Over the past six years when the Kindle, Kobo and Nook became popular many people thought that print was doomed and that the vast majority of us would be reading e-books. It looks like e-books were merely a passing fad and many people have switched back to print.
Preliminary figures from the Association of American Publishers found that sales of e-books for trade publishers fell 14% in 2015 compared to 2014 and accounted for 20% of overall trade book revenue, down from 23% in 2014. Going beyond AAP’s member publisher sales performance, the Codex Group’s April 2016 survey of 4,992 book buyers found that e-book units purchased as a share of total books purchased fell from 35.9% in April 2015 to 32.4% in April 2016. The Codex survey includes e-books published by traditional publishers and self-publishers and sold across all channels and in all categories.
Meanwhile in the United Kingdom, the Publishers’ Association confirmed that digital content sales fell last year from £563m to £554m. After years on a plateau, physical book sales turned up, from £2.74bn to £2.76bn.
Waterstones, the United Kingdom bookseller, announced in late 2015 that they are no longer going to carry Kindle e-readers. CEO James Daunt said there had been no sign of a “bounce” in Kindle sales, so the company was “taking the display space back” to use for physical books instead.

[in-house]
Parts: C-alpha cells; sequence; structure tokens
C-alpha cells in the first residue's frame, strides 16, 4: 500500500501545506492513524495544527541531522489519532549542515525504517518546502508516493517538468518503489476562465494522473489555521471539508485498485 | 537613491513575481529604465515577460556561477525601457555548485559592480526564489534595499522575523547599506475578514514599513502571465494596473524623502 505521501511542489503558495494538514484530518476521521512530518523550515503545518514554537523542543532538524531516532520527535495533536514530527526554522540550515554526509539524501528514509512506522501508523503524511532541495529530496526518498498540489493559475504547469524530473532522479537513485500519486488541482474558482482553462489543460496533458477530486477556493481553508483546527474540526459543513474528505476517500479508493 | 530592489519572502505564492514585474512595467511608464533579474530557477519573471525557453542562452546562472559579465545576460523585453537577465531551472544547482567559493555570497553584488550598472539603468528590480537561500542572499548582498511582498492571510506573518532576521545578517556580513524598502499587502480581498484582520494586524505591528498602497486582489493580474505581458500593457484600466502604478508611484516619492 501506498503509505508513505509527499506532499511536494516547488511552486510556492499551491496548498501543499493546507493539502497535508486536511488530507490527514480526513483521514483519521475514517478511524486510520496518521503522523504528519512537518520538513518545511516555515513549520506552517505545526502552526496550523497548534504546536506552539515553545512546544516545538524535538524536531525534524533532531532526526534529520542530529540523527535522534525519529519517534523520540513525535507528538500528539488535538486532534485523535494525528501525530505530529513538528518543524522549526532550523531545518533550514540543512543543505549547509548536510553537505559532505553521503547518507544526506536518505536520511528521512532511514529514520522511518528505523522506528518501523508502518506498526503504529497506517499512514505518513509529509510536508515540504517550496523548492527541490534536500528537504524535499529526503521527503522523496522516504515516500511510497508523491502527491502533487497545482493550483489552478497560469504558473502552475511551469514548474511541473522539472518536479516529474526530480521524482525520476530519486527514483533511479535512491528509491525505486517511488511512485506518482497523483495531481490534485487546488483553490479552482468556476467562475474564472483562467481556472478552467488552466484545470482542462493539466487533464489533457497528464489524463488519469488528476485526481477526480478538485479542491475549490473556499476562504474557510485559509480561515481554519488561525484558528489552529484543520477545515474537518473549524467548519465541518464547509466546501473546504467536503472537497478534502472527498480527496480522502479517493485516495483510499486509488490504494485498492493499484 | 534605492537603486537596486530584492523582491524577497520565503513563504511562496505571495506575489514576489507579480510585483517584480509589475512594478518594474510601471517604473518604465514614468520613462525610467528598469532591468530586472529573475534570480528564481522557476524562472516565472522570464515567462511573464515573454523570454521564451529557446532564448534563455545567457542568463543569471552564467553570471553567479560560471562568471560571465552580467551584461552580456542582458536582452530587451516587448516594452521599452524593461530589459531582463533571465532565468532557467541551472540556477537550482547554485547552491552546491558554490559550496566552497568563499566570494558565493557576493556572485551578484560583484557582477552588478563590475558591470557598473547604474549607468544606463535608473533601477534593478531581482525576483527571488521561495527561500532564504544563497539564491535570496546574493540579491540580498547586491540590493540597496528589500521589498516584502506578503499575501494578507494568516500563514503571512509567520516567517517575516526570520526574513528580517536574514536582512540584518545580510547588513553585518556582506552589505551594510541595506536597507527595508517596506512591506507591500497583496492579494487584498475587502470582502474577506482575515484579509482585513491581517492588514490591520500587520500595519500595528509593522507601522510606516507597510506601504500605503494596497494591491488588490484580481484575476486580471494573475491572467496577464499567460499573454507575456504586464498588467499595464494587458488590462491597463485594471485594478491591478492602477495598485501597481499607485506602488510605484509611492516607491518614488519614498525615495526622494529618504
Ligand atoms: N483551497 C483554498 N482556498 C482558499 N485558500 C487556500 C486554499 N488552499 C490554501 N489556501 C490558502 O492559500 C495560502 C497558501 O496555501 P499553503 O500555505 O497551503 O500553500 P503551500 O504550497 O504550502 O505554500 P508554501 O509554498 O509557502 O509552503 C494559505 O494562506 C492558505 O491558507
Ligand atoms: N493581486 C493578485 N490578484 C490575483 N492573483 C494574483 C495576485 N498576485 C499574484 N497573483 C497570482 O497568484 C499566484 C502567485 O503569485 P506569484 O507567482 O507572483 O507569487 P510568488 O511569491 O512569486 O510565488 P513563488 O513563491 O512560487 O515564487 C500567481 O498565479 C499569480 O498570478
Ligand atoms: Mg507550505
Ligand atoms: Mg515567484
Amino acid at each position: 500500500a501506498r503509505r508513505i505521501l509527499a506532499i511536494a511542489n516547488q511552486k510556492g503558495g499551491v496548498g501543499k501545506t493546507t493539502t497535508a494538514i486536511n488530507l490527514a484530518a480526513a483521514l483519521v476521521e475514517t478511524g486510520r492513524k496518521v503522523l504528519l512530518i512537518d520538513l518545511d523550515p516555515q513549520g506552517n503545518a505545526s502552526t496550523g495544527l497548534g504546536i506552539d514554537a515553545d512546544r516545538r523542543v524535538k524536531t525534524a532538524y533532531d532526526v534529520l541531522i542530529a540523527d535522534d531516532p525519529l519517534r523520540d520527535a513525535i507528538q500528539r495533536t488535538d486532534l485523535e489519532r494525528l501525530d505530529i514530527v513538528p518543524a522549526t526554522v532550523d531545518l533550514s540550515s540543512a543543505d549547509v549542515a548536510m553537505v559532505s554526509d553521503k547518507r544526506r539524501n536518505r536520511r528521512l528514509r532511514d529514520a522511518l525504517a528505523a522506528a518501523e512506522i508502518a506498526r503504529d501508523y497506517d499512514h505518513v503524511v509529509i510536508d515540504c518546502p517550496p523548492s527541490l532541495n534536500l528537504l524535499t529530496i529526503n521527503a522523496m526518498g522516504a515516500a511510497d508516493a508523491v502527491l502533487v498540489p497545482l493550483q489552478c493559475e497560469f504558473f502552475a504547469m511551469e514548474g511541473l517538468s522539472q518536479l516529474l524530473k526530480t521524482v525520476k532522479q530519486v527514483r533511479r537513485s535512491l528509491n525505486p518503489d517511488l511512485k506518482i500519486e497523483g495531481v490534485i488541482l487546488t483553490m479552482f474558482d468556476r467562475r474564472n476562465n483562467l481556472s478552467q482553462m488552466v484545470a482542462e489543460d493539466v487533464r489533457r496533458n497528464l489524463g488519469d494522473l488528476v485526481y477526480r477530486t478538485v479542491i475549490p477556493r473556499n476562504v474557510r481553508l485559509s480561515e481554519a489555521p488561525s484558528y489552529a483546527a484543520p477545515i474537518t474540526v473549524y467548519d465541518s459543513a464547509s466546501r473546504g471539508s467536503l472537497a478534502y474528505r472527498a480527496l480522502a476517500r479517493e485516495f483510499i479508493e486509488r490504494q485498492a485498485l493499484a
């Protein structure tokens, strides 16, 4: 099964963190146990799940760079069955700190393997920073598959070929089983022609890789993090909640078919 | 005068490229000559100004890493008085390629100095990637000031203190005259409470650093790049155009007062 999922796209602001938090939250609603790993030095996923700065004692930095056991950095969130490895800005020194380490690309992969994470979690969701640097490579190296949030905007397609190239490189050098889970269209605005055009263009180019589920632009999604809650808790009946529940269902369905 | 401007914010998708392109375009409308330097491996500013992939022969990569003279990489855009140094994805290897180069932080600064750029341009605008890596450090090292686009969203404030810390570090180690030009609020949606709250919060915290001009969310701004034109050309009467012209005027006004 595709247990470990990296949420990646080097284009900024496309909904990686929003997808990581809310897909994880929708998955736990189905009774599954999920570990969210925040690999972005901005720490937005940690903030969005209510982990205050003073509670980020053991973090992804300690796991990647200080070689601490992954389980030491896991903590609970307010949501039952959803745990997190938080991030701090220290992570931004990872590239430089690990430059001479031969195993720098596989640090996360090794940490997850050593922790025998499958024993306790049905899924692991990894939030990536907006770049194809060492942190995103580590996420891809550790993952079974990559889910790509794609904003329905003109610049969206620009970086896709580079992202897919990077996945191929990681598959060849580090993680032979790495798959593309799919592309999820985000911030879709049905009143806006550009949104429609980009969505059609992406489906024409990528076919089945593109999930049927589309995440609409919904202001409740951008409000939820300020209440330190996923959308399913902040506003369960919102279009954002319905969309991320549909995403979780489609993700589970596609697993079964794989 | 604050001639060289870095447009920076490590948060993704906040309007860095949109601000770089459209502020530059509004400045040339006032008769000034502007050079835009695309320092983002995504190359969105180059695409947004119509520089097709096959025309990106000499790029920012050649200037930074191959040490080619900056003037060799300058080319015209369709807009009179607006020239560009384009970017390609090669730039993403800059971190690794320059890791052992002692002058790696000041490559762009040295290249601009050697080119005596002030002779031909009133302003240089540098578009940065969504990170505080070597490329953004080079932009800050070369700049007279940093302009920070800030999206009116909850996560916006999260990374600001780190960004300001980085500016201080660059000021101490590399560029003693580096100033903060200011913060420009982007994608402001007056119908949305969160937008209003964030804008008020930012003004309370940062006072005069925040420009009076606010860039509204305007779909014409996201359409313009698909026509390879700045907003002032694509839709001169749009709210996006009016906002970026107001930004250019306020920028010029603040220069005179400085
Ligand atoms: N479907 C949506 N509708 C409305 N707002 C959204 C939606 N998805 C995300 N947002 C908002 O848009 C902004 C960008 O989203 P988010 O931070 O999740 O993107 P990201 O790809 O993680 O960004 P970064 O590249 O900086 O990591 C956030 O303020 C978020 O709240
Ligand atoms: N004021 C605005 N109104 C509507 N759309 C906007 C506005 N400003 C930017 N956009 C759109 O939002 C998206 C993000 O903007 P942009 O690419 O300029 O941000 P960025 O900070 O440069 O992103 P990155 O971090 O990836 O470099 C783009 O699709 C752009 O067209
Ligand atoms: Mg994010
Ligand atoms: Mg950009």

Why has our love affair with e-books started to wane? The primarily reason is the price. The big 5 publishers, which includes Penguin/Random House, Macmillan, Simon and Schuster, Harper Collins and Hachette implemented a new pricing mechanism that has seen the price of e-books increase from $9.99 to $14.99, or even $17.99. Many people have lamented they are buying less because of the high prices.
e-Readers have also increased in price and are driving people to hold onto older devices. The Amazon Kindle Oasis retails for over $299 and costs over $350 in Canada and the brand new Kobo Aura One costs $249.
I also think that e-books are inherently flawed because they have fewer spatial landmarks, making it harder to concentrate. There have been numerous studies that that been conducted that say it is harder to concentrate when reading an e-book and this inhibits reading comprehension, because our brains cannot properly pause and digest what we are reading.
When e-books first started getting popular I told every serious reader I knew that it was worth it for them to buy an e-reader and buy digital. You could read more and save money. In 2016, the opposite is true now, I can walk into an Indigo bookstore and save 40% off of the hardcover price a week after the book came out and it is cheaper than buying the e-book.
Have you switched back from e-books to print? What are the primarily reasons you have done so?
Michael Kozlowski has written about audiobooks and e-readers for the past twelve years. Newspapers and websites such as the CBC, CNET, Engadget, Huffington Post and the New York Times have picked up his articles. He Lives in Vancouver, British Columbia, Canada.